2 Corinthians Jewish New Testament and comments of David H. Stern

chapter 5
1. We know that when the tent which houses us here on earth is torn down, we have a permanent building from God, a building not made by human hands, to house us in heaven.
2. For in this tent, our earthly body, we groan with desire to have around us the home from heaven that will be ours.
3. With this around us we will not be found naked.
4. Yes, while we are in this body, we groan with the sense of being oppressed: it is not so much that we want to take something off, but rather to put something on over it; so that what must die may be swallowed up by the Life.
5. Moreover, it is God who has prepared us for this very thing, and as a pledge he has given us his Spirit.
6. So we are always confident — we know that so long as we are at home in the body, we are away from our home with the Lord;
7. for we live by trust, not by what we see.
v. 4:13-5:7 Compare MJ 11:1,7. 10, 13,27. 

8. We are confident, then, and would much prefer to leave our home in the body and come to our home with the Lord.
v. 4:13-5:8 In addition to God's power through the Spirit for bearing up under adversity, the Spirit enables us to trust (v. 13), and a major object of that trust is that we will be resurrected. This hope is not seen now but will last forever (v. 18). Three passages that contain similar ideas are 1С 15:35-52, Ro 8:17b-28 and Pp l:18b-30. 

9. Therefore, whether at home or away from home, we try our utmost to please him;
10. for we must all appear before the Messiah’s court of judgment, where everyone will receive the good or bad consequences of what he did while he was in the body.
See 1C 3:8-15&N. 

11. So it is with the fear of the Lord before us that we try to persuade people. Moreover, God knows us as we really are; and I hope that in your consciences you too know us as we really are.
12. We are not recommending ourselves to you again but giving you a reason to be proud of us, so that you will be able to answer those who boast about a person’s appearance rather than his inner qualities.
Sha'ul arms the people who are faithful to him so that they can answer those who elevate false emissaries because they judge by a person's appearance rather than "what is not seen" (4:18), his inner qualities (compare Yn 7:24). 

13. If we are insane, it is for God’s sake; and if we are sane, it is for your sake.
If we are insane. Apparently some thought Sha'ul and his companions were, or he wouldn't have brought up the subject. As at Ac 26:24—29&NN he responds with a light touch: it is for God's sake; the implication is that he doesn't care all that much how people regard him (as at 6:8-10). Compare how Yeshua was regarded at Mk 3:20-21, Yn 10:20&N. 

14. For the Messiah’s love has hold of us, because we are convinced that one man died on behalf of all mankind (which implies that all mankind was already dead),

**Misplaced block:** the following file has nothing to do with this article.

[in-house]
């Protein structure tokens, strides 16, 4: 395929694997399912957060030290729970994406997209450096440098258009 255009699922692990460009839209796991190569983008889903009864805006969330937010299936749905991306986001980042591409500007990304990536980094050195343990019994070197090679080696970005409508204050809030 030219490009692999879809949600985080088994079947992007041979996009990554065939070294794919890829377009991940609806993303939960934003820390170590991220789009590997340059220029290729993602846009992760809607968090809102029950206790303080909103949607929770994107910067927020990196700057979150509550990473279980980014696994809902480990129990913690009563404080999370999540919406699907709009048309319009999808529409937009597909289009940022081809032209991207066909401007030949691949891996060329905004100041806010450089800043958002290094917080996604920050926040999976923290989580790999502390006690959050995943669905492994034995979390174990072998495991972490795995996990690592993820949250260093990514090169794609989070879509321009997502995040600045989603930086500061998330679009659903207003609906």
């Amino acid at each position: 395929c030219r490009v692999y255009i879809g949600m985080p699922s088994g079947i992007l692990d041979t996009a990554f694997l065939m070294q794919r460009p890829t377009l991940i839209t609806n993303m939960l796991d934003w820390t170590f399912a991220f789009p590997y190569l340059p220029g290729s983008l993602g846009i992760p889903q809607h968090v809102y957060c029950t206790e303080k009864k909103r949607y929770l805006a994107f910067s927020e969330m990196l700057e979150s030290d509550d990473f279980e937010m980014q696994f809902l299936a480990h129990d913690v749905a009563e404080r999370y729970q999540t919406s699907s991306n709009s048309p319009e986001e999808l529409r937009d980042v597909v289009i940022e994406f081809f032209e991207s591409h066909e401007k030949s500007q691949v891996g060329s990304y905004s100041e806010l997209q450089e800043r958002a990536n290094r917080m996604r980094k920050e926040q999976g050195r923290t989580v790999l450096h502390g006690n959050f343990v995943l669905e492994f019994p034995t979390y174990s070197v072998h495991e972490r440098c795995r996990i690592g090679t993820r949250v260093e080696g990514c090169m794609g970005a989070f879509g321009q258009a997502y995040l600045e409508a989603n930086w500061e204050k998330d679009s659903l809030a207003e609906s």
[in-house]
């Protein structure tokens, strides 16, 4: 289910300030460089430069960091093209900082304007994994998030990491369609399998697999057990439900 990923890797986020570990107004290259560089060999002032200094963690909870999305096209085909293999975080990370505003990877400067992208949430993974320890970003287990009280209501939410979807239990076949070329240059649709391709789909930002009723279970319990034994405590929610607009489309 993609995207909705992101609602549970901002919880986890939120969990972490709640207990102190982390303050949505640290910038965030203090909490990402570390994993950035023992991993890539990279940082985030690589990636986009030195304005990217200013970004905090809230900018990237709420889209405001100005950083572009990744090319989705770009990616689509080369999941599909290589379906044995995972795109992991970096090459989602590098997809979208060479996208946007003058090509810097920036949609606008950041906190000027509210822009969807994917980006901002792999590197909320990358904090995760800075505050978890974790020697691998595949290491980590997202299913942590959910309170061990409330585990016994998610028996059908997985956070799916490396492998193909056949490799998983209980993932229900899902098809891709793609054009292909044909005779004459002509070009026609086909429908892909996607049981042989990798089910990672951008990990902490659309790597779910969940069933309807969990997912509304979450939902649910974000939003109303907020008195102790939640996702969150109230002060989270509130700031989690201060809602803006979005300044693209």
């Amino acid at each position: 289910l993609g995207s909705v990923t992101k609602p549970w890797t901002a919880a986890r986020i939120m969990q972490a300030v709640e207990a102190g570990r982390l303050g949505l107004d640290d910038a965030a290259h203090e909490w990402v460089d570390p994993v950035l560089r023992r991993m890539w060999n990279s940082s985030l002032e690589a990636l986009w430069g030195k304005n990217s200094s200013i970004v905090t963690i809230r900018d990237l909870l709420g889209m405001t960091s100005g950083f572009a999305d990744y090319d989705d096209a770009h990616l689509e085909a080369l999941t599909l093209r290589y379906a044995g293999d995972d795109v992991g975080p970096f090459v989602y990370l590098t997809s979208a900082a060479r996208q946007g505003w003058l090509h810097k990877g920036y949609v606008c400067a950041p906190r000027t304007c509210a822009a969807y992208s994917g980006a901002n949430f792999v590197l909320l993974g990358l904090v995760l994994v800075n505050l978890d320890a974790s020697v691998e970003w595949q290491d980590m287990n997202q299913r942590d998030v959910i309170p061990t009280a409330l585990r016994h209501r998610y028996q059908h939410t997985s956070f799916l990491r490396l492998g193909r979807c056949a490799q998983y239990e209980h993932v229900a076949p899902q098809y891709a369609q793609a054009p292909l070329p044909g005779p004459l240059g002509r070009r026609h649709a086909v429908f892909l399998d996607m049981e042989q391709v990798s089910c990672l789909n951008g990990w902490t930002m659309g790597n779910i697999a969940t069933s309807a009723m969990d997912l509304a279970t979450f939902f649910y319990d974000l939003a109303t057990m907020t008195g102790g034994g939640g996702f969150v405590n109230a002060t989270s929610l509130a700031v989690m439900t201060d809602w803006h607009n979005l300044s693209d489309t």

15. and that he died on behalf of all in order that those who live should not live any longer for themselves but for the one who on their behalf died and was raised.
16. So from now on, we do not look at anyone from a worldly viewpoint. Even if we once regarded the Messiah from a worldly viewpoint, we do so no longer.
17. Therefore, if anyone is united with the Messiah, he is a new creation — the old has passed; look, what has come is fresh and new!
If anyone is united with the Messiah, he is a new creation. This verse is sometimes adduced to show that Jewish believers are no longer Jewish — because the old has passed. But Sha'ul is not talking about whether Messianic Jews are Jewish. He is talking about the fact that believers are now reconciled with God. Their old, unreconciled, sinful lives have passed into history. But they remain human beings with human characteristics and associations; they do not become abstract entities, divorced from their past. For evidence see Ro 11:13&N, Ga 2:13&N; also Ac 13:9N, Ga 3:28&N. 

18. And it is all from God, who through the Messiah has reconciled us to himself and has given us the work of that reconciliation,
19. which is that God in the Messiah was reconciling mankind to himself, not counting their sins against them, and entrusting to us the message of reconciliation.
20. Therefore we are ambassadors of the Messiah; in effect, God is making his appeal through us. What we do is appeal on behalf of the Messiah, “Be reconciled to God!
21. God made this sinless man be a sin offering on our behalf, so that in union with him we might fully share in God’s righteousness.”
v. 5:14-6:1 Sha'ul elaborates the ideas of this passage at Ro 3:24-26, 5:8-21, 7:24-8:13; 1С 15:22,56. All mankind was already dead (v. 14) spiritually and under sentence of physical and eternal death because of sin. Yeshua's death cancelled the sentence and turned spiritual death into spiritual life, through a new creation (v. 17). And all this has a purpose stated in v. 15. God... through the Messiah has reconciled us to himself, made an at-one-ment and, in keeping with v. 15, given us the work of making known that reconciliation (v. 18), explained in v. 19 and in the appeal of vv, 2ОЫ-21. Reconciliation is the work of diplomats, so it is appropriate that the proclaimers of the Good News are called ambassadors of the Messiah. This high office is given a still more exalted title in 6:1, God's fellow-workers. 

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